Big cable knows a good thing when it has one, and it's fighting to keep that good thing going.
That's why companies such as Comcast (NASDAQ:CMCSA) and DirecTV-owner AT&T (NYSE:T) have openly opposed a proposal by the Federal Communications Commission that would end their near-monopoly on the set-top-box market. Currently, pay-TV customers must either rent a cable box or a cable card from their provider. Buying them is not an option, nor is using a third-party product (aside from the few which work with the aforementioned cable cards and come with rental fees).
As you might imagine, this is a pretty lucrative setup for the industry; it nets an estimated $20 billion in box rentals each year, according to Consumerist. At roughly $89 a year per box, and with the average house having 2.6 boxes, (according to another article on the same website) that adds up to over $230 per year per pay-TV household in rental fees for a product you have no option to buy.
So it makes sense that big cable would want to derail any proposal that would stop the gravy train. However, one analyst thinks it won't matter at all: Jonathan Chaplin of New Street Research wrote a report asserting that -- despite the FCC's best intentions -- consumers won't save money if these rules pass.
What is Chaplin saying?
Essentially, Chaplin believes that even if big cable loses its set-top-box monopoly, pay-TV providers will simply find other ways to keep bills high.
"We argue that STB revenue is just video revenue in disguise," wrote Chaplin. "If required, the industry would simply reclassify revenue, as the wireless industry did during a similar transition in 2012."
"Cable companies aren't in the STB business; boxes are just a cost of doing business," he continued. "If this revenue stream is threatened, we assume the cable industry will simply shift the revenue from boxes to service as they go through their annual rate adjustment process. After all, box revenues just go to help pay rising content costs."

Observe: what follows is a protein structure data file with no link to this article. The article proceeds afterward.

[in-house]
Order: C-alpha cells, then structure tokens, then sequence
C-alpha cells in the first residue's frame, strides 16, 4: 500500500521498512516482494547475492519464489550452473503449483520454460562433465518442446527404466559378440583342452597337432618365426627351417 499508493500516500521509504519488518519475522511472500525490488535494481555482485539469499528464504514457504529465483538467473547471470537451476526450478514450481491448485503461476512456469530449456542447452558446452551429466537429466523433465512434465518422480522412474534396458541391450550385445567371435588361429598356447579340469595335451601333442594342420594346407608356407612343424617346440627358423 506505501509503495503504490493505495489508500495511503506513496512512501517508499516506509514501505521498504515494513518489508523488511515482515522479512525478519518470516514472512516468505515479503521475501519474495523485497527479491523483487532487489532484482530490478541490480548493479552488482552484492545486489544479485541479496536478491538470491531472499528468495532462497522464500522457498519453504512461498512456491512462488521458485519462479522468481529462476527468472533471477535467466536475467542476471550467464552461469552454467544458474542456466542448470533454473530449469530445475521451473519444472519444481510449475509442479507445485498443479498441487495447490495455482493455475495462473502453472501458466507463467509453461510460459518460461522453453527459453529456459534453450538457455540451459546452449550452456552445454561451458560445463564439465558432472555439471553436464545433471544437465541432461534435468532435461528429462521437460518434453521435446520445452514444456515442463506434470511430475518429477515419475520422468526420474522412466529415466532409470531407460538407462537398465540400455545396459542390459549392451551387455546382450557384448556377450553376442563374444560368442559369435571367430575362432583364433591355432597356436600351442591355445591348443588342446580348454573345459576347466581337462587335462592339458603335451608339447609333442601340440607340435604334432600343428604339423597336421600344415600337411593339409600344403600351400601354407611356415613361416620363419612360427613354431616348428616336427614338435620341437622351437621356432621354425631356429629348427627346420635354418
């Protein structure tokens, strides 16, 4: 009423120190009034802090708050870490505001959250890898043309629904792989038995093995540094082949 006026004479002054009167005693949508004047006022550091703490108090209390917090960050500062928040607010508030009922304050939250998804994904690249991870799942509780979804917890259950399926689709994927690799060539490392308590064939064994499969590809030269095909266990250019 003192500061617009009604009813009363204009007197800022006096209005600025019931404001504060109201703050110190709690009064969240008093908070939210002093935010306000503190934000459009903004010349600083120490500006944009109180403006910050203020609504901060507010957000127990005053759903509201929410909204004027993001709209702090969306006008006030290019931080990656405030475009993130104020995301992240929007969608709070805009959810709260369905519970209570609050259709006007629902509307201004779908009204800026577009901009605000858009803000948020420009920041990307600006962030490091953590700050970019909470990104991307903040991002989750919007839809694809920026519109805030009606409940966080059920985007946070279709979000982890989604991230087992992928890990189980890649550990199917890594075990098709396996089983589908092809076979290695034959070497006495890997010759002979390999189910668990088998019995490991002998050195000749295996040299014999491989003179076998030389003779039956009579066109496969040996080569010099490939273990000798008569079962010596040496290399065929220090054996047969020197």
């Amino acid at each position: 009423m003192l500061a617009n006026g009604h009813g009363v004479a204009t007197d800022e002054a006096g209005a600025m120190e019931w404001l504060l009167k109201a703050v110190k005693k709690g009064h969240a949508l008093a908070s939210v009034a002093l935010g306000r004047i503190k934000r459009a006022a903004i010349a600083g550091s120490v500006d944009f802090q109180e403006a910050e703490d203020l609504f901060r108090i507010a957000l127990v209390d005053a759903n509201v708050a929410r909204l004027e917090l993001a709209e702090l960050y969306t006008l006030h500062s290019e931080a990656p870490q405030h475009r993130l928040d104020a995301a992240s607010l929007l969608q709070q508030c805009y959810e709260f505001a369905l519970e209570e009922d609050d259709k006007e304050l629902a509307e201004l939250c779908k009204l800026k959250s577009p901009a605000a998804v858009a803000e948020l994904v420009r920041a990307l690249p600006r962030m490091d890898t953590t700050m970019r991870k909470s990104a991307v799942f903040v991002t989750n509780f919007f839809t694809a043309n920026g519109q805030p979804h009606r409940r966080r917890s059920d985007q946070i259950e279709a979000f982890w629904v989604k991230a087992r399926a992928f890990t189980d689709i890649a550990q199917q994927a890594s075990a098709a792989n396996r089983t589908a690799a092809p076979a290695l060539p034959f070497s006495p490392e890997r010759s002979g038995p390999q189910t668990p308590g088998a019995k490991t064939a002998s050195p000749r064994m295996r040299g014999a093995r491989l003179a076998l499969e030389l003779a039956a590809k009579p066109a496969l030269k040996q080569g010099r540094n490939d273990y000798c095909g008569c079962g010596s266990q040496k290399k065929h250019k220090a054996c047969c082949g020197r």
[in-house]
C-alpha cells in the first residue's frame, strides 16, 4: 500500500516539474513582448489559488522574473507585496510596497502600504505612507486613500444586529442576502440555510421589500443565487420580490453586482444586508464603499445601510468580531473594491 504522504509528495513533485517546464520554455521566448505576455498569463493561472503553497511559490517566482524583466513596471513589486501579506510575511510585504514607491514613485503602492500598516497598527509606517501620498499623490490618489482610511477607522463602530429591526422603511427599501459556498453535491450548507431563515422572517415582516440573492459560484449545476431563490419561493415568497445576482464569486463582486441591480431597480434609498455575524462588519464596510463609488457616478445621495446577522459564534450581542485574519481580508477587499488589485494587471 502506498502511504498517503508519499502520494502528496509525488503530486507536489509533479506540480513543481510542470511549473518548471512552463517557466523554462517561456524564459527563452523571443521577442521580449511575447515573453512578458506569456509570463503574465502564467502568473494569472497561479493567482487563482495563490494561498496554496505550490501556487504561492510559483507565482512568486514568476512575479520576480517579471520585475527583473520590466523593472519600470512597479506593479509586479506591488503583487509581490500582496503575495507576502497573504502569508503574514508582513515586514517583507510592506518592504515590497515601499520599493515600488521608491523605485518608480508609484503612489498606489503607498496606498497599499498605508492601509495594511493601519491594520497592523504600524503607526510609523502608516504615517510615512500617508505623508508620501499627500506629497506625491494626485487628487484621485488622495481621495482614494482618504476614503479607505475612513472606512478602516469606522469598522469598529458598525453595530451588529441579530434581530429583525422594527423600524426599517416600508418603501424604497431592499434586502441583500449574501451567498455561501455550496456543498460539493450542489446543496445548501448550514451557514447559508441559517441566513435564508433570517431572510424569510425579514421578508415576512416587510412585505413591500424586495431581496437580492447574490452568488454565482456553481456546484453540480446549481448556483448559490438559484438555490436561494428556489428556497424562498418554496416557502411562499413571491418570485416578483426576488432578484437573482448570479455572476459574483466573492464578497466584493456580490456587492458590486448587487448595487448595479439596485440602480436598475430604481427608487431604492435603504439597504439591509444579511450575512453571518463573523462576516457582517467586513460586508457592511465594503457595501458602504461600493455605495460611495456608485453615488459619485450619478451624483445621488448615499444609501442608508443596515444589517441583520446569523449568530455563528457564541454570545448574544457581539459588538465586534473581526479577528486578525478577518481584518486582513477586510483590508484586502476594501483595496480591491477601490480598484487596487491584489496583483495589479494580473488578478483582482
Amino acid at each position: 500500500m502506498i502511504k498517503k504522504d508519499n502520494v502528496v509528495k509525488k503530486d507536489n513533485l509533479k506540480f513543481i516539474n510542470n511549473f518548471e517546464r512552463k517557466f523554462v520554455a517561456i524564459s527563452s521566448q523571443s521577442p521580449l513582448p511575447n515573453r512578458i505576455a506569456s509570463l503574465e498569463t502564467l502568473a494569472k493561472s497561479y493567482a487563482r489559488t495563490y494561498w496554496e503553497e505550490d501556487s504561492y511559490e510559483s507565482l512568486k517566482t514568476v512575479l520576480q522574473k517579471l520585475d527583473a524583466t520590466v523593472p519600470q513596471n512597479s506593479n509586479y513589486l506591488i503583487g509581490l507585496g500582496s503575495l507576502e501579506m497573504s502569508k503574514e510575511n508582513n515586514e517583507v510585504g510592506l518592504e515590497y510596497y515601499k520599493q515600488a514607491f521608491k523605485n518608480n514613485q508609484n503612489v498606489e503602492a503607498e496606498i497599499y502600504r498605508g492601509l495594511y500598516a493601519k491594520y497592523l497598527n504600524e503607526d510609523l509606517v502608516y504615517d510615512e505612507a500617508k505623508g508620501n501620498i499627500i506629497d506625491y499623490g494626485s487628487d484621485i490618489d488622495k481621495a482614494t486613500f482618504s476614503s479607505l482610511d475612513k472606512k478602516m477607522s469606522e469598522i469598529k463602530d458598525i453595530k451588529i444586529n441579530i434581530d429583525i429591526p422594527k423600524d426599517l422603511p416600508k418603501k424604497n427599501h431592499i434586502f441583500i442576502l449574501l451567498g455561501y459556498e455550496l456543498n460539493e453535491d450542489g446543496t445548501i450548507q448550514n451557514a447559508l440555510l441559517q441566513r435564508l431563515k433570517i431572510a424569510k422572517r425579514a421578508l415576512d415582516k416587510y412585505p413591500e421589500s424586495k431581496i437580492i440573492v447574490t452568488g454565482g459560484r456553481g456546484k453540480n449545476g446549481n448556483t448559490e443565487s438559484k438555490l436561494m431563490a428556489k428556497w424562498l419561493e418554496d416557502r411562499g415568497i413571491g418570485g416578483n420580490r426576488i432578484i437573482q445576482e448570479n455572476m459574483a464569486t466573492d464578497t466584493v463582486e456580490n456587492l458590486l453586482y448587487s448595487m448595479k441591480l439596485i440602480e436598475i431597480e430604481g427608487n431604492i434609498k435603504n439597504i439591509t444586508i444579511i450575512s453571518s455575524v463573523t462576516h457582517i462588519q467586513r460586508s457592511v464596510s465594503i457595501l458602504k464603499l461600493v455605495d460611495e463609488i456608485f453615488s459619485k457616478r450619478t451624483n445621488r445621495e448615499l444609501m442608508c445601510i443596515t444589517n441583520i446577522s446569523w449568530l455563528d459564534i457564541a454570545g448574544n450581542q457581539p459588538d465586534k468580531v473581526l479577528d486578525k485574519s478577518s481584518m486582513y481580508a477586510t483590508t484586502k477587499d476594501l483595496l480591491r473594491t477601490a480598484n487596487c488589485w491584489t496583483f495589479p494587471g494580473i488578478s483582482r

Chaplin also noted that while the FCC's actions put a stream which accounts for 11% of industry revenues at risk, the threat is simply not as serious as it's perceived to be. "We doubt there will be much demand for a box that is not supported by the cable company," he wrote, noting elsewhere in the report that "STB regulation is a non-issue."
It's not quite that simple
Chaplin has a point in that consumers have been able to buy instead of rent cable modems for years now, but only a small percentage do so. The public is simply not very good on a gross basis at making technology changes. It's the old "blinking clock on the VCR" joke. It's easy enough to fix, yet a lot of people were never able to do it.
In this case, the FCC is well intentioned, but its efforts probably won't result in much relief for consumers. Either the public will simply not take advantage of the new rule in great enough numbers to hurt the industry, or big cable -- led by Comcast and AT&T -- will find another way to make its money.
In the long run that could send consumers fleeing to streaming services, but if the numerous fees most cable providers add to their advertised prices have not done that than perhaps nothing will. Cable investors have little to fear from any FCC action and most paying consumers will likely keep paying as much, or more, than they do now, even if how the bill gets broken down changes a little.